6. An automatic action revolver comprising a frame, a cylinder rotatably mounted on said frame, an explosive cartridge including a case positioned for rearward movement within said cylinder, a hammer for tiring said cartridge, and means actuated by the rearward motion of said cartridge case upon the ring thereof for cocking said hammer comprising a recoil plug having shaped surfaces for mating with said hammer and said cartridge respectively, a spring for positioning said recoil plug within said frame, and a spring retaining collar aiixed to said frame.

7. An automatic action revolver comprising a frame, a barrel mounted on said frame, a 'cylinder rotatably mounted on said frame to permit alignment with said barrel, an explosive cartridge including a case which is in a portion of said cylinder aligned with said barrel and positioned to move rearward when fired, said frame having a facing surface for engaging the cartridge case and arresting the rearward movement of said cartridge case, a hammer attached to said frame for firing said cartridge, and means operable through an aperture in said facing surface for transmitting the rearward motion of said cartridge case directly to said hammer upon the tiring of said cartridge in order to cock the hammer automatically.

8. An automatic action revolver comprising a frame, a barrel mounted on said frame, a cylinder rotatably mounted on said frame to permit alignment with said barrel, an explosive cartridge including a case which is in a portion of said cylinder aligned with said barrel and positioned to move rearward when fired, said frame having a facing surface for engaging the cartridge case and arresting the rearward movement of said cartridge case, a hammer attached to said frame for firing said cartridge, and means including a movable recoil operable through an aperture in the facing surface to move forward thereof against the cartridge when the hammer is in ring position and to transmit the rearward motion of said cartridge case directly to said hammer upon the tiring of said cartridge in order to cock the hammer automatically.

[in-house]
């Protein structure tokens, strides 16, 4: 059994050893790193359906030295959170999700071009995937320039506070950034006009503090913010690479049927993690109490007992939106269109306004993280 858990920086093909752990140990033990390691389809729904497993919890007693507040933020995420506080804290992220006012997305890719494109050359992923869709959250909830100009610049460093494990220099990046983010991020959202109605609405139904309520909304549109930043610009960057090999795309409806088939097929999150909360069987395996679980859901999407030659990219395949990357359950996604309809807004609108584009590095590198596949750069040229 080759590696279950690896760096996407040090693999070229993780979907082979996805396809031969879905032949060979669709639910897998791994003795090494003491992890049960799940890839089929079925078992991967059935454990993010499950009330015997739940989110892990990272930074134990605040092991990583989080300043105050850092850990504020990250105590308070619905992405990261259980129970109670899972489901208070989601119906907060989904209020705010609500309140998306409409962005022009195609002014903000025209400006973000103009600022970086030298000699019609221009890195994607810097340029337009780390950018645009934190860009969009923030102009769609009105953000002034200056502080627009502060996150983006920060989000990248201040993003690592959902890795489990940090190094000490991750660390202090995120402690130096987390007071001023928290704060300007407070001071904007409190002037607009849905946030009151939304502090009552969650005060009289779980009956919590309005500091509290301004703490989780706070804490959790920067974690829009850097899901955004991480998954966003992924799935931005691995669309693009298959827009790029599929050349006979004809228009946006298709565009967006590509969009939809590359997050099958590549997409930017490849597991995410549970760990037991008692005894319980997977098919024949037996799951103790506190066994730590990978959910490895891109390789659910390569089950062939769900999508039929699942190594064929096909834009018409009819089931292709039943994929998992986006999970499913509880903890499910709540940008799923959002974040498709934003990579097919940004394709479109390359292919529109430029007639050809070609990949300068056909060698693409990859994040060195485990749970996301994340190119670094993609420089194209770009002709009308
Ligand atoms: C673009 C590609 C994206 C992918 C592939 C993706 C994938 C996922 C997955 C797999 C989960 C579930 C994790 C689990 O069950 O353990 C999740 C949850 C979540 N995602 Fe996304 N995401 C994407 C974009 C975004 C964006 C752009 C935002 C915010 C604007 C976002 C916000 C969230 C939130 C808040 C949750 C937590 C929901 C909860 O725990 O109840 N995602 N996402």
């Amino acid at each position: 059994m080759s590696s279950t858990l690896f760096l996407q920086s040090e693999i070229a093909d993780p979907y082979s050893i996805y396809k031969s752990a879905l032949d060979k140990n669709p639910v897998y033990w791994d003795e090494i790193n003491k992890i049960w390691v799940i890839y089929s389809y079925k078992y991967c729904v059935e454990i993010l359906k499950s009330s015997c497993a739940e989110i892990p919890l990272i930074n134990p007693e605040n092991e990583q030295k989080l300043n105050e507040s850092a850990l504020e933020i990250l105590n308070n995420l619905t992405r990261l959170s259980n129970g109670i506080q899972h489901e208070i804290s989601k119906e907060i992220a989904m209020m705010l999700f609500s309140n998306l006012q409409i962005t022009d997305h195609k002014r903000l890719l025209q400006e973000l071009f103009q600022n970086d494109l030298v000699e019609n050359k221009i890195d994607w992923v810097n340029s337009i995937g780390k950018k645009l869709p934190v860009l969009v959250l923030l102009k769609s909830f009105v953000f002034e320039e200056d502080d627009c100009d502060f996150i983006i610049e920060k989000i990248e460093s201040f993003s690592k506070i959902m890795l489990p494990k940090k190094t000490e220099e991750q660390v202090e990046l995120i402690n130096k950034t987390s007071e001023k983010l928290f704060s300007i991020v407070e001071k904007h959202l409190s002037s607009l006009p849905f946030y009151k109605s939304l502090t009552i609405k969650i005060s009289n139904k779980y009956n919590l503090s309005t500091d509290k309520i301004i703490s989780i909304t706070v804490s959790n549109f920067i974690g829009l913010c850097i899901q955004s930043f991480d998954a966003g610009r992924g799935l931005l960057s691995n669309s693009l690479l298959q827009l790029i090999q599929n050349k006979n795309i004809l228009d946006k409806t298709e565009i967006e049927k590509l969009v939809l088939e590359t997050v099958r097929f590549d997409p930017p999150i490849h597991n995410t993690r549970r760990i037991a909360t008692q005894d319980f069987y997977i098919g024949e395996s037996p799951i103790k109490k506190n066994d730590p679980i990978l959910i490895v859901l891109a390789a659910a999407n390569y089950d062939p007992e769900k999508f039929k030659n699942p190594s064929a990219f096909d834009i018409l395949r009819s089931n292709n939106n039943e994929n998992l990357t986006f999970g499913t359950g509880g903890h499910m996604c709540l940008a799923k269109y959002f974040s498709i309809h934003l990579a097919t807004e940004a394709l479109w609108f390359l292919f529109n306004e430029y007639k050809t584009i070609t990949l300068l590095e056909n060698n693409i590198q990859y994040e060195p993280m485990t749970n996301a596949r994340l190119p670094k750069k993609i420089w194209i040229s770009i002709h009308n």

9. An automatic action revolver in accordance with claim 8 wherein said last mentioned means includes a spring extending between the frame and the recoil plug for positioning the recoil plug within the frame.

10. An automatic action revolver in accordance with claim 9 wherein said hammer includes a firing pin attached thereto and arranged to move forward past said recoil plug to re said cartridge.

11. An automatic action revolver in accordance with claim 8 wherein said recoil plug is aixed to said hammer and movable therewith, said frame having a recessed portion for receiving said recoil plug within said aperture.

l2. An automatic action revolver in accordance with claim ll further including a ring pin ixedly mounted on said recoil plug.

13. An automatic action revolver comprising a frame, a barrel mounted on said frame, a cylinder rotatably mounted on said fra-me to permit alignment with said barrel, an explosive cartridge including a case which is 1n a portion of said cylinder aligned with said barrel and positioned to move rearward when tired, said frame having a facing surface for arresting the rearward movement of said cartridge case including an aperture aligned with said cartridge and smaller than the diameter of said cartridge, the facing surface being separated from said cartridge by a predetermined distance, a hammer attached to said frame for tiring said cartridge, and means operable through the aperture in said facing surface for said predetermined distance for transmitting the rearward motion of said cartridge case directly to said hammer upon the firing of said cartridge in order to cock the hammer automatically.

14. An automatic action revolver comprising a frame, a barrel mounted on the frame, a cylinder rotatablv mounted on the frame to permit alignment with the barrel, an explosive cartridge positioned for firing within the cylinder and having a cartridge case disposed to move rearward upon the firing of the cartridge, a hammer and a ring pin connected to the frame in order to fire the cartridge, and a recoil plug connected to the frame and disposed to bear directly on the hammer when the hammer is in the ring position, said recoil plug being arranged to move forward a predetermined distance to engage the cartridge when the hammer is moved to the firing position and to move rearward to its original position to restore the hammer to the cocked position when the cartridge is red.